Is there a treatment or cure?
The only known treatment for Celiac disease is a COMPLETELY gluten-free diet. There is no cure (yet). There is no pill that you can take before you eat. It is a rigorous lifestyle change that involves reading every label, calling companies to make sure the facilities were dedicated gluten-free, researching every ingredient, and trusting everyone that comes near your food. Imagine if most of the food in the world had anthrax or some other poison in it… you’d be careful, no? It isn’t easy, and you can’t expect other people to get it right. I will audit anything you serve me, and it’s not because I don’t trust you; it’s because I don’t trust anyone. I still make mistakes, and I’m nearly 2 years in!
Some time after going gluten-free for my own health, my wife and I became concerned about our daughter, Kaylee, because she lost weight between the ages of 18 and 24 months. She had already developed Celiac, though we didn’t know it yet. Her intestines were already so bad off that it had caused her to become malnourished; to the point you could see her ribs. We tried to get her to eat more, but she wouldn’t have it. And what she did eat, she didn’t absorb any nutrients from. She had uncontrollable tantrums over the simplest things. She fell behind in her gross motor skills, because she was lethargic from malnutrition and aching from inflammation. She didn’t want to run or jump.
Last May, shortly after her second birthday, Kaylee was positively diagnosed. We immediately changed her diet, and the impact was astounding. Her appetite was back, she was running around the house, and her tantrums had stopped (almost completely!). Her teachers were blown away by the dramatic swing in her behavior and energy level. Eight months, one completely gluten-free house, and a very supportive preschool later, and she’s nearly caught up on her weight and gross motor skills.
Why write about Celiac now?
Recently, there has been a lot of inaccurate publicity regarding gluten intolerances/sensitivities. People with gluten intolerance — a very real thing — have similar digestive responses to gluten as Celiacs, but without the intestinal damage – or probably a majority of the time, with an “inconclusive biopsy” when getting tested.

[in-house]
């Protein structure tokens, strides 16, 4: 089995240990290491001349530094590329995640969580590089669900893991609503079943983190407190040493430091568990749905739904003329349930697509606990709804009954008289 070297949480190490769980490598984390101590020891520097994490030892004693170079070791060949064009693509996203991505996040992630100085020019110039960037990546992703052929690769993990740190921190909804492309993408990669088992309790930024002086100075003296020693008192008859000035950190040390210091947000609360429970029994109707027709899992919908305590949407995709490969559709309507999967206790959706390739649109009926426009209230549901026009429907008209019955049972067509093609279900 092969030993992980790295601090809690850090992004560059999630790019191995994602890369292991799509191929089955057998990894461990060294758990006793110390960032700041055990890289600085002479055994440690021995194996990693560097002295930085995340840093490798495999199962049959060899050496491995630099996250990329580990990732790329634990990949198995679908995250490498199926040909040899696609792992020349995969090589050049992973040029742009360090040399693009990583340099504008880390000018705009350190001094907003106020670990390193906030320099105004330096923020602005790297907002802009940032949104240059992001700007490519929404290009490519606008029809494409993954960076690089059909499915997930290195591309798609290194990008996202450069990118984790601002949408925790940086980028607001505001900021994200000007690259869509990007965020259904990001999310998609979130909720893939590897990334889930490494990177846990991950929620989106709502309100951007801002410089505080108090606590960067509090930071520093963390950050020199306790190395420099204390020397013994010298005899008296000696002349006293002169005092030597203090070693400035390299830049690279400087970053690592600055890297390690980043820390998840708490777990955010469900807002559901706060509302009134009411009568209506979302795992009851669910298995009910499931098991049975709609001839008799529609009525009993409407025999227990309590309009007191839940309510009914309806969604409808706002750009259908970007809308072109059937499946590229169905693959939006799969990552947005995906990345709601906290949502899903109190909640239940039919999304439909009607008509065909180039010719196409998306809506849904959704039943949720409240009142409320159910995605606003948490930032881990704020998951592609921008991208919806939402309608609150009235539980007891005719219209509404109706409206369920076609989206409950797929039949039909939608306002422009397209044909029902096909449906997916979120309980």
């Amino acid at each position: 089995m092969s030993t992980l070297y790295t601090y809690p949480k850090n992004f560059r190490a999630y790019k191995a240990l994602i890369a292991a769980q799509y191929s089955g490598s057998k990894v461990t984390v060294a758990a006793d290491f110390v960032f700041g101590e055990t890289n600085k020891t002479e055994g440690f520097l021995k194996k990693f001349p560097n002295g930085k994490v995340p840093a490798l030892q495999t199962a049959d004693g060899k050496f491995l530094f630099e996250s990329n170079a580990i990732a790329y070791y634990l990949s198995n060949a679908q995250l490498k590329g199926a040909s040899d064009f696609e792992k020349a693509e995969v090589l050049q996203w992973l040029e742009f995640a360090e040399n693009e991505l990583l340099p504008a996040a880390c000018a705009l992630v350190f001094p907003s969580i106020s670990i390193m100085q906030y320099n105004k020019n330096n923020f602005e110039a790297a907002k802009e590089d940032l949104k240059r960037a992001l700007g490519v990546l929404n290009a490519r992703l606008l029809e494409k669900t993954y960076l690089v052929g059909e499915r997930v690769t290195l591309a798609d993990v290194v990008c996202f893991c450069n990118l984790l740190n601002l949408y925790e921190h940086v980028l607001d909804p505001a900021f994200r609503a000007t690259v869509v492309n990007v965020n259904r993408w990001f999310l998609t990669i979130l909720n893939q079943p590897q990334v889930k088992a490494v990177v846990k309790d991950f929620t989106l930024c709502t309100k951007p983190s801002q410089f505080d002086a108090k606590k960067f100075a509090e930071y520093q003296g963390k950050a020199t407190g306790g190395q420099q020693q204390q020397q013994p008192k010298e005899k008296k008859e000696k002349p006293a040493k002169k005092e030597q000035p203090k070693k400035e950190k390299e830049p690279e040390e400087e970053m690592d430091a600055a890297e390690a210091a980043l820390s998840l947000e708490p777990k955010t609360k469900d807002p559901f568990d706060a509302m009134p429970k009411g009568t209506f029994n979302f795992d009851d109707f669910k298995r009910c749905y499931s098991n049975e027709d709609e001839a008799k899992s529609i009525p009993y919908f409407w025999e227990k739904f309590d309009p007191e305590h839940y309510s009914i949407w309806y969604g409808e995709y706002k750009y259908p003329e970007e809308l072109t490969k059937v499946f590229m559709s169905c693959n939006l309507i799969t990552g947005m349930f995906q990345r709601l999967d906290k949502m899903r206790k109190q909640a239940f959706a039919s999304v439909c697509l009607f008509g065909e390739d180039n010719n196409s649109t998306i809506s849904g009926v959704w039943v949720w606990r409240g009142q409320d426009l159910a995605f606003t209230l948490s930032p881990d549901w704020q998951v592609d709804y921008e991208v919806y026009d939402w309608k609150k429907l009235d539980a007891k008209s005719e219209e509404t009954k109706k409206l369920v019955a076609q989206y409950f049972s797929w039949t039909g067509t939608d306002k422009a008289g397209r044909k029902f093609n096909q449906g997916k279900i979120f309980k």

In addition to the bad publicity, there are some people who use a gluten-free diet in hopes of losing weight. These people are both a blessing and a curse for those of us with Celiac. They’ve helped create a significant market for gluten-free foods. There are now a ton of companies and restaurants dedicated to making gluten-free food — thanks! The problem is, many restaurants that started offering gluten-free menus to meet the demand don’t take the precautions necessary to prevent cross-contamination.
There are millions of us who have to eat gluten-free just to make it through the day without suffering from major digestive distress or other health problems, many of which can kill us… slowly. What’s worse, the media has increasingly poked fun at the diet, and most recently, Nascar and NBC have put out a controversial commercial. Two years ago, I would have probably thought this was something to laugh at, but after learning about Celiac disease first hand I now find it disrespectful. Despite protests and even an apology from NBC, the commercial is still being aired.
How do I learn more?
Ever since learning I have Celiac, I’ve become focused on finding all the best resources to make both mine and my daughter’s life as close to “normal” as possible. The list below is the culmination of that quest. Please feel free to comment if you’ve found other resources I should check out; I’m still learning myself!
Resources on Safari
- Living Gluten Free by Kate Santon
- Living Gluten-Free For Dummies, 2nd Australian Edition by Danna Korn, Margaret Clough
- Idiot’s Guides: The Anti-Inflammation Diet, Second Edition by Heidi McIndoo MS RD LDN, Dr. Dr. P. Cannon
- Cooking for Geeks by Jeff Potter
- Your Pregnancy After 35: Revised Edition by Judith Schuler, Glade Curtis
- Regenesis: How Synthetic Biology Will Reinvent Nature and Ourselves by Ed Regis, George Church
Even more resources
- Celiac Disease Foundation
- National Foundation for Celiac Awareness
- Gluten Dude
- Find Me Gluten Free
- 6Sensor Labs